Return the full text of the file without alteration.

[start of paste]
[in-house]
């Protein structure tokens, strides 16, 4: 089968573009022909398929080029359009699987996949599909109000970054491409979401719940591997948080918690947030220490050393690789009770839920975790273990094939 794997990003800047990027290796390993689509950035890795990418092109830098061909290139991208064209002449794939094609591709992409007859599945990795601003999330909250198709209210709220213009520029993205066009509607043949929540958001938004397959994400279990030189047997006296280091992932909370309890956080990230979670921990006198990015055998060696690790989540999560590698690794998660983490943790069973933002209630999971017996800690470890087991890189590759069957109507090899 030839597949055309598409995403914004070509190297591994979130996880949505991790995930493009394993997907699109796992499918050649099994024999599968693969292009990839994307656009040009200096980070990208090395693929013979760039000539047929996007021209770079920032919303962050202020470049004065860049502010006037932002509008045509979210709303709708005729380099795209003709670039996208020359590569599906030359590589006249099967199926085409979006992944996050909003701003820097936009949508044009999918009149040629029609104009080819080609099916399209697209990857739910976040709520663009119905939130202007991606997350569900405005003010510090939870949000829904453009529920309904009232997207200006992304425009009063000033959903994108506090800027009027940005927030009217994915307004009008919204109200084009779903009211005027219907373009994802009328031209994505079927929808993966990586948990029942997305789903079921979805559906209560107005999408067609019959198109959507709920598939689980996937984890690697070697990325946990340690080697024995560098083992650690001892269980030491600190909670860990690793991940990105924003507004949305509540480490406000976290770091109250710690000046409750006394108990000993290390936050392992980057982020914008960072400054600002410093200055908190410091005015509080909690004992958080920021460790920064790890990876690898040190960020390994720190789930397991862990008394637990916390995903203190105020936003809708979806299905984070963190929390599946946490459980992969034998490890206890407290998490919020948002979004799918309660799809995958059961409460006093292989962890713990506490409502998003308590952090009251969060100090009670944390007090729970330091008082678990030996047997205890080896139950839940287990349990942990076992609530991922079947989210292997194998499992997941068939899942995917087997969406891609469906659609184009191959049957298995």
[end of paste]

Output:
[in-house]
């Protein structure tokens, strides 16, 4: 089968573009022909398929080029359009699987996949599909109000970054491409979401719940591997948080918690947030220490050393690789009770839920975790273990094939 794997990003800047990027290796390993689509950035890795990418092109830098061909290139991208064209002449794939094609591709992409007859599945990795601003999330909250198709209210709220213009520029993205066009509607043949929540958001938004397959994400279990030189047997006296280091992932909370309890956080990230979670921990006198990015055998060696690790989540999560590698690794998660983490943790069973933002209630999971017996800690470890087991890189590759069957109507090899 030839597949055309598409995403914004070509190297591994979130996880949505991790995930493009394993997907699109796992499918050649099994024999599968693969292009990839994307656009040009200096980070990208090395693929013979760039000539047929996007021209770079920032919303962050202020470049004065860049502010006037932002509008045509979210709303709708005729380099795209003709670039996208020359590569599906030359590589006249099967199926085409979006992944996050909003701003820097936009949508044009999918009149040629029609104009080819080609099916399209697209990857739910976040709520663009119905939130202007991606997350569900405005003010510090939870949000829904453009529920309904009232997207200006992304425009009063000033959903994108506090800027009027940005927030009217994915307004009008919204109200084009779903009211005027219907373009994802009328031209994505079927929808993966990586948990029942997305789903079921979805559906209560107005999408067609019959198109959507709920598939689980996937984890690697070697990325946990340690080697024995560098083992650690001892269980030491600190909670860990690793991940990105924003507004949305509540480490406000976290770091109250710690000046409750006394108990000993290390936050392992980057982020914008960072400054600002410093200055908190410091005015509080909690004992958080920021460790920064790890990876690898040190960020390994720190789930397991862990008394637990916390995903203190105020936003809708979806299905984070963190929390599946946490459980992969034998490890206890407290998490919020948002979004799918309660799809995958059961409460006093292989962890713990506490409502998003308590952090009251969060100090009670944390007090729970330091008082678990030996047997205890080896139950839940287990349990942990076992609530991922079947989210292997194998499992997941068939899942995917087997969406891609469906659609184009191959049957298995």